The largest political story in Texas Tuesday not tied to the runoff elections was that Democratic party leaders tapped San Antonio Mayor Julián Castro to give the keynote address at this year's National Democratic Convention, cementing his status as a rising star in the Democratic party
Univision broke the news that the 37-year-old Stanford University and Harvard Law grad would become the convention's first Hispanic keynote speaker. The national media stumbled over itself Tuesday to learn more about Castro and his identical twin brother Joaquin (above right and left, respectively), a current state rep who is favored to win the election to replace retiring Rep. Charlie Gonzales, D-San Antonio, in Texas's 20th Congressional District.
Of course, while not a household name, this is not Julián's first time in the national spotlight. He was the subject of a glowing 2010 New York Times Magazine profile by Zev Chafets that dubbed him a "post-Hispanic Hispanic politician." John A. Garcia, a political science professor at the University of Arizona, voiced great optimism for his national prospects: “People look at him and say, ‘Finally, we have somebody who won’t screw up.' ... Of course, he’s still young, and he might be too good to be true, but if I were betting on the next national Hispanic political leader, I’d bet on Julián," Garcia told Chafets.
What has TEXAS MONTHLY written about the twins over the years?
The twins were the subject of a joint profile by Cecilia Ballí in the pages of TEXAS MONTHLY in October 2002, when they were 28. At the time Joaquin was making his first run for the state legislature and Julián was a newly-minted city councilman.
For their proud mother, Rosie Castro, a former community activist and La Raza Unida leader, the twins "represent Rosie's second chance—two of them, actually—to finally enter what she calls the Inside, to sit at the table where policy gets made instead of just having to pound on the damn door to have someone hear you,'" Ballí wrote.
Ballí's acquaintance with the twins was longstanding: she was a classmate of both brothers when they were at Stanford. "I thought of Joaquin and Julián Castro as two preppy, courteous, interchangeable San Antonio brothers I had been introduced to because of the Texas roots we shared but whom I seldom saw," she wrote.
Here's how Ballí described Julián:
Physically, it is impossible for anyone but those closest to them to tell them apart. But in personality, the Castro brothers are significantly different. The older of the twins is respectful, pensive, soft-spoken, a homebody who likes to write and has meticulously studied the path of policymakers he admires—among them John F. Kennedy, Henry Cisneros, Bill Clinton—so that he might chart his own political journey, one he hopes will take him up the ranks of municipal government to the Texas governor's office, possibly beyond. "He's just an honest person," says Rosie about Julián. "He's like a good friend to have, which is one of the things I miss now that he's busy on the council."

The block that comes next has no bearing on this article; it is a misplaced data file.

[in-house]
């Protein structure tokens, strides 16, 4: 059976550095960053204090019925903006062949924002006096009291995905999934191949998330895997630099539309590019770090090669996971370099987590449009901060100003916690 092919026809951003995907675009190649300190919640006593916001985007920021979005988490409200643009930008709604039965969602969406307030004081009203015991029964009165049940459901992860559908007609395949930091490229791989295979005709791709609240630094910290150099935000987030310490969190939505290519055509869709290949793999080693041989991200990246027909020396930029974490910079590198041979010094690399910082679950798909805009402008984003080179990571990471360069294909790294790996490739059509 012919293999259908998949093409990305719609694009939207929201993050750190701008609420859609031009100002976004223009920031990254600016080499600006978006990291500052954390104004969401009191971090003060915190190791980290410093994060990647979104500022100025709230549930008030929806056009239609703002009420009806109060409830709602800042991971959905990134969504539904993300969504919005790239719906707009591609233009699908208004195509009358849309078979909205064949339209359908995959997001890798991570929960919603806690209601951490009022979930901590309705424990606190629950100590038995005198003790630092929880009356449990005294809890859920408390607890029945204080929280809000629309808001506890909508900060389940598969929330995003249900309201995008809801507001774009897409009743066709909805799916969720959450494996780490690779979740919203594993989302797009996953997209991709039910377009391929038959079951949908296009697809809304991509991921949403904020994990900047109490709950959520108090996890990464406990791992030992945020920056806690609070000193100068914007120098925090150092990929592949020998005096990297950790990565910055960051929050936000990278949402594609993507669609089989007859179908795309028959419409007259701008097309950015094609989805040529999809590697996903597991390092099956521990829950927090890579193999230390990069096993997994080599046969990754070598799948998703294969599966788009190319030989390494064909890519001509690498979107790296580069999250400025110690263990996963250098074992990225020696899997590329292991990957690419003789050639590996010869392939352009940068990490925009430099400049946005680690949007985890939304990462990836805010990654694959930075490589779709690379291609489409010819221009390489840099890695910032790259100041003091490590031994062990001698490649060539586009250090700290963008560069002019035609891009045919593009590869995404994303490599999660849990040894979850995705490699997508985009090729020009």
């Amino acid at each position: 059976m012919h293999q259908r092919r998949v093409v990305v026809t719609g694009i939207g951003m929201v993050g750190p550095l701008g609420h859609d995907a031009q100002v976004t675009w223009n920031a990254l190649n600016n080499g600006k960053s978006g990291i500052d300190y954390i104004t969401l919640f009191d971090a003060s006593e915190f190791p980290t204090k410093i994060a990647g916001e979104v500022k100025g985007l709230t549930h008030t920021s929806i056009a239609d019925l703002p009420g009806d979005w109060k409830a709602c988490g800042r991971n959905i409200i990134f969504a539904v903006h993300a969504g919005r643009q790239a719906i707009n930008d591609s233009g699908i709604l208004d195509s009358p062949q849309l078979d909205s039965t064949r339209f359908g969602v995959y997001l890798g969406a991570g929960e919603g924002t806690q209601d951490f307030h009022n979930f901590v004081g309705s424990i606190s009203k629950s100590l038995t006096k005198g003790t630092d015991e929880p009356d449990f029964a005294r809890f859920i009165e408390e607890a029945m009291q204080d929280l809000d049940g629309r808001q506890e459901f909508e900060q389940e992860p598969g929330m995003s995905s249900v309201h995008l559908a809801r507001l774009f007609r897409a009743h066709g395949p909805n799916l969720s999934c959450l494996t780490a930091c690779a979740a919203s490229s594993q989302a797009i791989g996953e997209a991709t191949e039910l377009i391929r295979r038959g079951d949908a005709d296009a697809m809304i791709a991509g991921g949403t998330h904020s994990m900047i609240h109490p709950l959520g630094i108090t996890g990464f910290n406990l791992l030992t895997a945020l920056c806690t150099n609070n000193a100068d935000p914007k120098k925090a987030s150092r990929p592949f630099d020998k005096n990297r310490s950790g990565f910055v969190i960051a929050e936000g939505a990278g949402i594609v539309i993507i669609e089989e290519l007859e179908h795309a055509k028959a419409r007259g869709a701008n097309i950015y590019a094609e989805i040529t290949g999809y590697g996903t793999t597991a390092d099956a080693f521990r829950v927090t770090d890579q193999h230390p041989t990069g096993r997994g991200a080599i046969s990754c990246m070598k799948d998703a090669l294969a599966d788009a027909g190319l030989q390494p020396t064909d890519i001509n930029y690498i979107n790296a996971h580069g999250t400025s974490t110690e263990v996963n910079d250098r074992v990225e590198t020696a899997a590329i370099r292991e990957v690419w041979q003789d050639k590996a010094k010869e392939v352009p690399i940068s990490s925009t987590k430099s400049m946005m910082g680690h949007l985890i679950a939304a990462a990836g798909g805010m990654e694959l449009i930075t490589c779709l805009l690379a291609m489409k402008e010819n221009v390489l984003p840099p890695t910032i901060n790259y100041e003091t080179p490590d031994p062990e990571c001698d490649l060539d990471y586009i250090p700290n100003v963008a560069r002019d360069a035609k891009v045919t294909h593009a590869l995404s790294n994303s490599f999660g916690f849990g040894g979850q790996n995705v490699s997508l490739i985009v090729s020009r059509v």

Julián has had his eyes on politics a long time. When asked in high school to write a response to the question "Do people ever make assumptions about what you'll do after college?" he wrote an essay titled "Politics... maybe." according to Ballí.
And here's what Ballí had to say about Joaquin:
The other one is witty, energetic, fun, a world-class socializer who likes public oratory and is more interested in testing the waters politically than in setting his future in stone, curious to find out how he would be received as an elected official but hoping, along the way, to do something to change radically San Antonio's rather dismal education record. "He's a real joyful 'people' kind of person," Rosie says of Joaquin. "He's the kind of person that all of a sudden will throw his arm around you."
Julián has long struggled with how much he wanted to be defined by his race. Ballí warns of the "ethnic quandary" that former San Antonio mayor Henry Cisneros had faced before him: "While [Cisneros] developed broad electoral appeal in his hometown by focusing on jobs and economic development rather than on Mexican American issues specifically, the national media, he says, wanted to make him the Hispanic Jesse Jackson," Ballí wrote.
It is clear Julián wants to be defined more broadly: "To me, the ideal would be for people to be able to run based on their ideas but still mean something to the community they come from, because that's also part of what inspires people," he said in 2002. He echoed this sentiment to TEXAS MONTHLY's Jan Jarboe Russell in 2010.
Where does Julián Castro stand on the issues?
Chafets' Times story characterized Julián, the mayor of San Antonio since 2009, as a savvy pragmatist:
He supports free trade, including the North American Free Trade Agreement, advocates an energy policy that includes fossil fuels, believes in balanced budgets and refers to David Souter as his ideal Supreme Court justice. Like a large plurality of his fellow San Antonians, Castro is a Roman Catholic, but he was the first San Antonio mayor to be grand marshal when he marched in the annual gay rights parade, and he is pro-choice. “We disagree on this, the pope and I,” he says with a smile.
Is Julián Castro the second coming of Barack Obama?
Many in the national media are asking that very question. (See this Daily Beast piece with the headline "Is Democratic Convention Keynote Speaker Julian Castro the Next Obama?") Could the DNC keynote address, which launched Obama's star in 2004, do the same thing for Julián?
"It’s a spot that launched, for example, Barack Obama in 2004 when he was just a fresh-faced 42-year-old state senator from Illinois. So can he live up to the expectations?" Domenico Montanaro asked at NBC's First Read . To answer this question, he watched a collection of Julián's speeches, including his June keynote address at the Texas